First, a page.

Mike Braiotta

On A&E’s “Storage Wars: New York,” Bronx native Mike Braiotta battles other professional buyers to score the best deals—and make the most money—on storage units that are being auctioned off after the tenants failed to pay their bills. In an interview with SpareFoot, Braiotta dishes on being on TV, his best find ever, and how to make it in the business of buying and selling.

How did you get the gig on “Storage Wars: New York”?

I owned a secondhand store a couple years back that we actually lost in Hurricane Irene. But during that time, I was running ads on Craigslist offering to come to people’s houses. I’d buy out estates. Somebody from A&E called me and said, “Do you buy storage rooms?” and I said, “Yeah, that’s what 90 percent of my store is.” So one thing led to another.

What’s the best thing you’ve ever found in a storage unit?

In a room I bought for $125 when I was opening my first store, I found a signed copy of “The Beautiful and Damned” by F. Scott Fitzgerald that I wound up selling for about $4,000. That was a memorable find.

Honestly, you find books so often that you kind of disregard them. But for some reason, this book looked kind of old to me and I thought, “Let me take a look on the inside.” Let’s just say I check every book I find now.

Mike Braiotta

What the most important skill to have to make it as a professional buyer?

You have to definitely know your products, and you have to have the right connections to sell the merchandise you get. Otherwise, you’re just going to buy a bunch of stuff and have to sit on it. You have to really, truly be a buyer and a seller.

It takes a lot of losing to finally learn how to do this. And I still lose. As long as I’ve been doing it, it’s still a gamble.

On the show, you have to look at a storage unit and really quickly decide whether to buy it. What’s your secret for sizing up a unit quickly?

People go buy different things: Is it neatly packed? Is it in boxes or plastic tubs? Those plastic tubs aren’t cheap, so if someone went out and bought a bunch of them and put their stuff in them, obviously they care about it. So that’s a good sign. You’re looking for older stuff, furniture and things like that. You’re going off a hunch.

What’s your strategy for going through a storage unit after you buy it?

People stick stuff in the weirdest places. So, you have to search through every little bit of everything. There are a lot of trips to the dump and there’s a lot of sorting time involved, and time is money. You have to factor that in as well. You can’t just say I paid $200 for this unit and I got $2,000. That’s great, but how much time did it take you?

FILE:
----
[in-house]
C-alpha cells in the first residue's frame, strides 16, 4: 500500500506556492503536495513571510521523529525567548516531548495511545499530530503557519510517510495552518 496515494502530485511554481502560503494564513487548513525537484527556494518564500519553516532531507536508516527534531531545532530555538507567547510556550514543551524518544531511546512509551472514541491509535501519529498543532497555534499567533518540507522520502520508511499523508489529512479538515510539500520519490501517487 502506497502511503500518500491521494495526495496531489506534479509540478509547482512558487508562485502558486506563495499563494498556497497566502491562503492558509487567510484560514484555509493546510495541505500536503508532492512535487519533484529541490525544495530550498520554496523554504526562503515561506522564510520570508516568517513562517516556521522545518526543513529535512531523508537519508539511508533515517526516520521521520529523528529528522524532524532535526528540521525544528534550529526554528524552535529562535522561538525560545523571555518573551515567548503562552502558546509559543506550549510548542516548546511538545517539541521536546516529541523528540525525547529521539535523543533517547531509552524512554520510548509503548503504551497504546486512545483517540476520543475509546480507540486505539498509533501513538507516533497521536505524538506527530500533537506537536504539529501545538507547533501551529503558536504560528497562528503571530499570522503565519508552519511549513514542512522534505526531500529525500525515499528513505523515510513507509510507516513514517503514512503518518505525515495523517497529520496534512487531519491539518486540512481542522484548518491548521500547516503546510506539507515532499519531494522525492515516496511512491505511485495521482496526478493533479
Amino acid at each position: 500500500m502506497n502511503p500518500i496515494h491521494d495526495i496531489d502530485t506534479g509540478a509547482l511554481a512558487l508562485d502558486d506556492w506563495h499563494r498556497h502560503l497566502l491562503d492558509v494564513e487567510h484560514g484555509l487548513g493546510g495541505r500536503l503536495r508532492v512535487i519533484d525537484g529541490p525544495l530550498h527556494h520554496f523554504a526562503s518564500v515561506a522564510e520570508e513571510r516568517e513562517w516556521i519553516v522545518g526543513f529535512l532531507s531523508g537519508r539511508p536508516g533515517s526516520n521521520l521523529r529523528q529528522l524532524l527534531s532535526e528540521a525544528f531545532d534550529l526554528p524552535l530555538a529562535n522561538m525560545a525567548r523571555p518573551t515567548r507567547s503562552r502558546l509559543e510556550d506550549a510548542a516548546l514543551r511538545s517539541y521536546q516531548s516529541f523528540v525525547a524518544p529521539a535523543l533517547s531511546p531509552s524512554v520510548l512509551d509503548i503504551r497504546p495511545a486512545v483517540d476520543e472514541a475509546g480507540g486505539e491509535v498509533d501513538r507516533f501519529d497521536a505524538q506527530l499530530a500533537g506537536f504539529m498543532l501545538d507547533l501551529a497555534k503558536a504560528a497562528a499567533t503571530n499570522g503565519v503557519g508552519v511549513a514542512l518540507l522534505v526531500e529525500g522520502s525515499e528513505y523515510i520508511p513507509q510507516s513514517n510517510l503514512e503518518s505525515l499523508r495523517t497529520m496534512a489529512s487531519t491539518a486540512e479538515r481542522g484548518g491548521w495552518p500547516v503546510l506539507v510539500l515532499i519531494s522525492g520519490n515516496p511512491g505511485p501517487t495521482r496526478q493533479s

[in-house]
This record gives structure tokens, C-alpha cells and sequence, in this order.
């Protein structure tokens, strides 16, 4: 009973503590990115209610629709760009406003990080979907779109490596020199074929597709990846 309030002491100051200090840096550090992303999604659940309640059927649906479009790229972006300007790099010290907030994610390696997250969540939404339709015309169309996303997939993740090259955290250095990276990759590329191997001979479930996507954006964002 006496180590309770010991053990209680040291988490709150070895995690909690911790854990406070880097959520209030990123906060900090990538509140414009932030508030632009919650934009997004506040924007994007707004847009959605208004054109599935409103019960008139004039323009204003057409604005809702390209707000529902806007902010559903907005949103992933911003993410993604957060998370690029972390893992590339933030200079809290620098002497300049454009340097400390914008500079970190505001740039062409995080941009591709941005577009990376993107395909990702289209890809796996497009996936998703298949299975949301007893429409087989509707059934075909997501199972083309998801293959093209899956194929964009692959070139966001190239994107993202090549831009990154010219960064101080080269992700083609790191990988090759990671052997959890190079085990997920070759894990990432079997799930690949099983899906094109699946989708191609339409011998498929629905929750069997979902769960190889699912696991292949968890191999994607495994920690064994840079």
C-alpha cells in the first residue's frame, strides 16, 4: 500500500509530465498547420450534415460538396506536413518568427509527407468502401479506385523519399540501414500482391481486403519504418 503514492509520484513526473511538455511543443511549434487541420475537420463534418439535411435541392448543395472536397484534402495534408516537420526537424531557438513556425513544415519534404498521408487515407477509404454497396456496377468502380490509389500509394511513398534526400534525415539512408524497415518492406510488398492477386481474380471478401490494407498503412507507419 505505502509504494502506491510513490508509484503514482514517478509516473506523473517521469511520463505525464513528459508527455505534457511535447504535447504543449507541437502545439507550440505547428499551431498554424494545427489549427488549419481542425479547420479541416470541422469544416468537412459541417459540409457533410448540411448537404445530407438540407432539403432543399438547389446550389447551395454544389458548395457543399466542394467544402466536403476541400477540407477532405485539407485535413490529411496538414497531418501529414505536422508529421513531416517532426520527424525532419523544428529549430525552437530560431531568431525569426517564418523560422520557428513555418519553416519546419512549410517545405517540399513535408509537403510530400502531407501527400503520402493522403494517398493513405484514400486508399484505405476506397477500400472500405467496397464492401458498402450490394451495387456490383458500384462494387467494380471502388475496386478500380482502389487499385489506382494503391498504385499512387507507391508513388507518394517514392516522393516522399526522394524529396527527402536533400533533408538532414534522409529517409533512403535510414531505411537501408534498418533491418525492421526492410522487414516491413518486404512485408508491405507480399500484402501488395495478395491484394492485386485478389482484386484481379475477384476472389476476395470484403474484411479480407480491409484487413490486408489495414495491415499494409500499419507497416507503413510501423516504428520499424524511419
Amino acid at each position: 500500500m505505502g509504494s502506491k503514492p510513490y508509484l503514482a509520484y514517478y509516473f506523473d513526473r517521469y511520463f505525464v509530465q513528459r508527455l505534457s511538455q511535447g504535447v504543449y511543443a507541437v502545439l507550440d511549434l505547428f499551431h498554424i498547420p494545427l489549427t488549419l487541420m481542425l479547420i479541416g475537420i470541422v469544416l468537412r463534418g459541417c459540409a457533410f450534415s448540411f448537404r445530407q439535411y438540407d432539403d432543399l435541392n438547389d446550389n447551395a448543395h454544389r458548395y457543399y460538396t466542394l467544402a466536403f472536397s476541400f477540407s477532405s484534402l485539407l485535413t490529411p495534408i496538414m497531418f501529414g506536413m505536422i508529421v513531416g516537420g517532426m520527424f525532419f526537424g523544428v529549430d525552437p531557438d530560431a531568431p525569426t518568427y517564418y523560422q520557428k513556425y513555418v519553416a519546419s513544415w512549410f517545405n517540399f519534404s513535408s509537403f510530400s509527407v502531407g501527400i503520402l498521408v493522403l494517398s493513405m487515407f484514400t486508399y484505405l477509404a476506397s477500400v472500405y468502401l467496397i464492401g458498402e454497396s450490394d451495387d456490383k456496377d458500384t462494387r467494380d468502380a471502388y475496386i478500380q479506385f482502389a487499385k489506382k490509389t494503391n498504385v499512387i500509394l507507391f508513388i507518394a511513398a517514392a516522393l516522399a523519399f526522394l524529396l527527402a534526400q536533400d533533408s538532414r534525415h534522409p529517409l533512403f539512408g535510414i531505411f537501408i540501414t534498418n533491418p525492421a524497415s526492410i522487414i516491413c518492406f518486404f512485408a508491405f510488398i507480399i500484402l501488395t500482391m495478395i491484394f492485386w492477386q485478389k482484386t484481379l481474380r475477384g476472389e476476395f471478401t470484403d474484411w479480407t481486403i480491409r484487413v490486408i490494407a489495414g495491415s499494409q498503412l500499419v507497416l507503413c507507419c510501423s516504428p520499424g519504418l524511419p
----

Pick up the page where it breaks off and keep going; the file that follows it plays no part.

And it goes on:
What’s your secret for turning a profit on the items you find?

What I like to do is buy low, sell low, sell fast. That’s the way I do business.

Do you have advice for others who want to get into this business?

You have to really do your homework. Don’t try to go out there and become rich overnight. I hate to say this, but don’t believe everything you see on TV, because they’re showing a lot of the times where we’re making money and yet we’re also losing money. I might go and buy three losing rooms but hopefully my fifth and sixth rooms will pay off. So you have to really get into the business, go to these auctions, study the crowds. Start small and don’t go crazy. It’s a lot of work.

I’m sure you’ve learned a lot about mistakes people make when it comes to storage. What advice would you give to someone who’s renting a storage unit?

The main thing I can say to anyone putting their stuff in storage is pay your bill. Because if you don’t, your stuff is going to get auctioned. I don’t care who you are, if you’re a millionaire or an average Joe. Don’t leave stuff in there that you don’t want anyone to see. Sometimes people treat it like their own personal vault. I’ve found so much. You find money, you find photo albums, you find family heirlooms.

What if someone can’t pay their bill? What should they do?

A lot of these facilities are very flexible. They’ll work with you as much as they can. The last thing they want to do is auction your stuff off. It’s hard for them. They have to go through the whole legal process of doing it. If you’re having a bad month, talk to the facility. They’ll work out a deal with you.

Allie Johnson